I have retired from employed positions, but I am presently the treasurer of three organisations, as well as being committed to the Catholic Church weekly and with visits to Prison and a Hospital. I have started to inform those organisations that I wish to retire during 2019 so that I can undertake the writing and recording of our family history back to a date of about 1490. In 2019, I plan to start the recording of my family history in the hope that I can accomplish this in my remaining years.

With my other ‘retirement’ commitments, I find it very hard to attend functions of importance arranged by GSV. Despite this, I support GSV, its relationship with RHSV and the Australian Congress on Genealogy & Heraldry. I am also a member of the Somerset Archives and the Australian Heraldry Society. I hope to be able to use the GSV resources more fully as I undertake this next stage of my family’s history. Best wishes to you and the Board.’

John Morkham, 4 April 2018.                                                                                          [This is an edited version of John’s email, reproduced with his approval, Ed.].

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Presenting years of research in a readable way can be daunting. GSV can assist its members to get started and can provide ongoing support from other writers in its Writers Discussion Circle. Articles in Ancestor‘s ‘Getting it Write’ series address all aspects of writing family history – for example, ‘Getting Started’ (vol. 28 no.1) and ‘The Writer at Work’ (vol.30 no.7). See the list here https://gsv.org.au/images/stories/pdf/GSVWritersarticles-2017.pdf. Our best wishes to John and thanks for his membership support.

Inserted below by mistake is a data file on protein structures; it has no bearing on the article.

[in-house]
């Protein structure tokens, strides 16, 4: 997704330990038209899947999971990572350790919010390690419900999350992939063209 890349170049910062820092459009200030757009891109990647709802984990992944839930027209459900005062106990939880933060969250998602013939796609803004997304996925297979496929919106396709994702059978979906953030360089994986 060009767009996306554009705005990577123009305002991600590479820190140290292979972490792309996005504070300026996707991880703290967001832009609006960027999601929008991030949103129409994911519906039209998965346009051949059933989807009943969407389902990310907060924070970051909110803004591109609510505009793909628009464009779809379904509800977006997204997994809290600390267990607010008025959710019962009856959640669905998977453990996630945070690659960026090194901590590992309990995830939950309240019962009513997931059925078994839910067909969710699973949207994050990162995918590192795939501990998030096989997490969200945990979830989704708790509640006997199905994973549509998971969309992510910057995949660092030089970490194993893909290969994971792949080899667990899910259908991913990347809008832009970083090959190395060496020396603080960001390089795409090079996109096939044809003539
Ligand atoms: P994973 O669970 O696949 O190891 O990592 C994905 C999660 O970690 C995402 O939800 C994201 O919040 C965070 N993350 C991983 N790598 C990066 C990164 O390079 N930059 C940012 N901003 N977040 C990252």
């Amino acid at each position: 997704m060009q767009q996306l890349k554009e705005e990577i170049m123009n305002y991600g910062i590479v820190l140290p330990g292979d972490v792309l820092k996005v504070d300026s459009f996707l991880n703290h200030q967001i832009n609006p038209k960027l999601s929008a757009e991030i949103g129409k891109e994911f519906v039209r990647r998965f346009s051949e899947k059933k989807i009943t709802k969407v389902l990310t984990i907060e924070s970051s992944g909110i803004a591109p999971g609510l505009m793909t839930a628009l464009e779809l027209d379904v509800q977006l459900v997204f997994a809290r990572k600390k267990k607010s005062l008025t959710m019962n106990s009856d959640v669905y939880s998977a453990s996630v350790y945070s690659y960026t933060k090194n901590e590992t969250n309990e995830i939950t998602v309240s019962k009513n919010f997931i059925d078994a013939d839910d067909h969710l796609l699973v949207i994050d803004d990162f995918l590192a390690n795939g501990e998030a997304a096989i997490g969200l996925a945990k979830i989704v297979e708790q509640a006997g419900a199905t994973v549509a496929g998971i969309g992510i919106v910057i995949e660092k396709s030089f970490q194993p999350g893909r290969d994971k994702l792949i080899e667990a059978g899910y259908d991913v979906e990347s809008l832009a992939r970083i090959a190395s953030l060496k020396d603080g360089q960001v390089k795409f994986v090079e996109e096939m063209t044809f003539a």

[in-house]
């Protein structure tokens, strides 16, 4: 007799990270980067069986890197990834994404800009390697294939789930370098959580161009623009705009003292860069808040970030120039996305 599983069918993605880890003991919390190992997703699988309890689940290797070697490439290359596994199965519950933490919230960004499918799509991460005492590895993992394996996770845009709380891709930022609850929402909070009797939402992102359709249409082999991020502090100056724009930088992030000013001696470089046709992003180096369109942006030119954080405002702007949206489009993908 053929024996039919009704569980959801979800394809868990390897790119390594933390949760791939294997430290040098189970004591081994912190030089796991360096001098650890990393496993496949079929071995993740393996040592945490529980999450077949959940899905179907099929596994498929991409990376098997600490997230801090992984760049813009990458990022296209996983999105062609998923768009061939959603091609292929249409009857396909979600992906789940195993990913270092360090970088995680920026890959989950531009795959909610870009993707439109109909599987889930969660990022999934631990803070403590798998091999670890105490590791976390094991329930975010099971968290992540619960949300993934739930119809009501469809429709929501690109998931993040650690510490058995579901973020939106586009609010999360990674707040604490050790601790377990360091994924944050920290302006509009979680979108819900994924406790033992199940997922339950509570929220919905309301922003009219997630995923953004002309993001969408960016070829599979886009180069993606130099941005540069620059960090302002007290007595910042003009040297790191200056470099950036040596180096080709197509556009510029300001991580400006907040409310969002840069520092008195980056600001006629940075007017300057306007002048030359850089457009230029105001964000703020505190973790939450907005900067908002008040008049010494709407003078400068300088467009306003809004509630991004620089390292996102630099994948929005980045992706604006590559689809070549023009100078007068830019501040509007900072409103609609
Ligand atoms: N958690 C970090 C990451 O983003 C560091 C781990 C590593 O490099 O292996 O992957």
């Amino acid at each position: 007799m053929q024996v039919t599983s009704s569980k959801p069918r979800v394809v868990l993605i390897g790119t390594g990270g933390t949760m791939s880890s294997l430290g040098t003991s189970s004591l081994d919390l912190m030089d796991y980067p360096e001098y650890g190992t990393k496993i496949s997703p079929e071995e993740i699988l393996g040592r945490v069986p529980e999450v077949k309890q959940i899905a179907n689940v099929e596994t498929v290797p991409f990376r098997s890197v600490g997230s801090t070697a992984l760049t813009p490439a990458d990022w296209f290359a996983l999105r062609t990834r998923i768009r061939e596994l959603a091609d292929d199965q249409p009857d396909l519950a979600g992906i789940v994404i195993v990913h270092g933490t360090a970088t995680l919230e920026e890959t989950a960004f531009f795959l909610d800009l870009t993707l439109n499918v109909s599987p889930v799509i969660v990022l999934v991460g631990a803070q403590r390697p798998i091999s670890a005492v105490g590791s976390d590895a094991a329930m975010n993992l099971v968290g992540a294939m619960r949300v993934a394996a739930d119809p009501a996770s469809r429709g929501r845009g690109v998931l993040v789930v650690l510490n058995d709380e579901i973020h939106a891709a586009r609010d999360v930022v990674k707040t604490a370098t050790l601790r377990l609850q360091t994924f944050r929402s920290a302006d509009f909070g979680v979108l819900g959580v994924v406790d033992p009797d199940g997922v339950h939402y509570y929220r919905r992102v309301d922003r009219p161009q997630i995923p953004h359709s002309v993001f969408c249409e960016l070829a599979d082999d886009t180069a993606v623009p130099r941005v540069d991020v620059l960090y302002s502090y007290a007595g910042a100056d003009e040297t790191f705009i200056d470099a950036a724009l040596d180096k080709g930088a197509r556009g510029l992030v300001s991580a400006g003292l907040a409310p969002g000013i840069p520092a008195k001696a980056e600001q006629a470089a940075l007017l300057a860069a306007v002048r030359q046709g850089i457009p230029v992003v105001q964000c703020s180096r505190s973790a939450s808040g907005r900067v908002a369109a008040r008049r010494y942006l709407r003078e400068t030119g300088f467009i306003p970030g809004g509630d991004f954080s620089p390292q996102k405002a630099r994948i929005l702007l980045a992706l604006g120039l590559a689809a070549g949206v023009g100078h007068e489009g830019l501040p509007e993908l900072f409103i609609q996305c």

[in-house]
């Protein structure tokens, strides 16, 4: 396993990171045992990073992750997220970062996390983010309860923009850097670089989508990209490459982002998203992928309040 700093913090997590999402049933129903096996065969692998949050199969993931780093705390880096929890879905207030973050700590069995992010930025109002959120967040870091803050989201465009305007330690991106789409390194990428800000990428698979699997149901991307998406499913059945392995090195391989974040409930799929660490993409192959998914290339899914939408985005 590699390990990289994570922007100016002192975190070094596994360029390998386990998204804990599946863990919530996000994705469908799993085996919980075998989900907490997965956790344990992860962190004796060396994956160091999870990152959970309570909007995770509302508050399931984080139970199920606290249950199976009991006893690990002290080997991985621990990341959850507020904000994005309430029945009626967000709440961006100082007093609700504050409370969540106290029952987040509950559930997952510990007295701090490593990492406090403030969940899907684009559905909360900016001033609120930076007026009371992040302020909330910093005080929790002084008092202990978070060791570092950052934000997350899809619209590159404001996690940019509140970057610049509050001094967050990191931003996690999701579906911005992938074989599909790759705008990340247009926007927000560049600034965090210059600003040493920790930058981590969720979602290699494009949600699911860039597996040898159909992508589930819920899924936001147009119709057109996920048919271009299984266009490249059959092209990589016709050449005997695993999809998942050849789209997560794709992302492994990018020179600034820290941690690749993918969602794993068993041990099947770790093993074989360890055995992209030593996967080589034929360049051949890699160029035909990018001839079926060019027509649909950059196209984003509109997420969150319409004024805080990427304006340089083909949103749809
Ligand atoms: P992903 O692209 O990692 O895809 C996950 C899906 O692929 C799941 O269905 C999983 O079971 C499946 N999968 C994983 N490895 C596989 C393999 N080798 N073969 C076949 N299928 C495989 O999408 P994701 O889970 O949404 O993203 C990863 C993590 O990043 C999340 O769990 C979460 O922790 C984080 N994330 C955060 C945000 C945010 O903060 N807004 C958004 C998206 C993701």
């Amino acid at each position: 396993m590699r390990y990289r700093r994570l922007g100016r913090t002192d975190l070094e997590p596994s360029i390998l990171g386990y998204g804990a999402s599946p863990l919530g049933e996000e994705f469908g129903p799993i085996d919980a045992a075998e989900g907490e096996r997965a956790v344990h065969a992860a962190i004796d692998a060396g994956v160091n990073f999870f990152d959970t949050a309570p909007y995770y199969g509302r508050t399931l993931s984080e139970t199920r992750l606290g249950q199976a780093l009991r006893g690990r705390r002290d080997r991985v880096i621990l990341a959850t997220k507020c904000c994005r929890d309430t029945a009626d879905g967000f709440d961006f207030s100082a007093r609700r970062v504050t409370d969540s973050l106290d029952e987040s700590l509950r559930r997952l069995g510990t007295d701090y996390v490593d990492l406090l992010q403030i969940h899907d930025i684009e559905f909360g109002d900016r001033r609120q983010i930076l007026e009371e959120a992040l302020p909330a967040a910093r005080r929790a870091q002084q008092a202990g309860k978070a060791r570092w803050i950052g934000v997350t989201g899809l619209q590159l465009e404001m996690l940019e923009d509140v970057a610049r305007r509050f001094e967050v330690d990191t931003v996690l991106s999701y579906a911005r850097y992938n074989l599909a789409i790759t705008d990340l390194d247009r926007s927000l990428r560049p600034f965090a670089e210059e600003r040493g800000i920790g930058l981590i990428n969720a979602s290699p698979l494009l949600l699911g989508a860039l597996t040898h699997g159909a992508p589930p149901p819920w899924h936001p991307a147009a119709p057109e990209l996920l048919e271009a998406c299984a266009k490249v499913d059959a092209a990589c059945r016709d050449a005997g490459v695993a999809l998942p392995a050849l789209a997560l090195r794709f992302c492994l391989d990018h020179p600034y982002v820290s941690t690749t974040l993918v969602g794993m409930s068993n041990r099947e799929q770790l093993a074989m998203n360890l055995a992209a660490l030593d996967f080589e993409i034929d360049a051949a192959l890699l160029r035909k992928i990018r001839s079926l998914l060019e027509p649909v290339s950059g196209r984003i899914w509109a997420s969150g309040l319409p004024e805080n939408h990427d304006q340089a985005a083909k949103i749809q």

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Post expires at 11:08am on Friday 6 July 2018

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The Keyboard of the President

From the Keyboard of the President – no 1 – April 2018

Welcome!

In this post I want to tell you about some of the recent activities of the GSV and to share some of my observations of where we are going.

Our program of DNA-related events for 2018 is underway with a talk scheduled for April 17 (see our website for details), another one planned and more to follow later in the year. This is obviously a ‘hot’ topic with all the TV advertising and promotion of kits. But the question often remains – what does it all mean? Without guidance and complementary research it can be unsatisfying. This is where GSV can assist.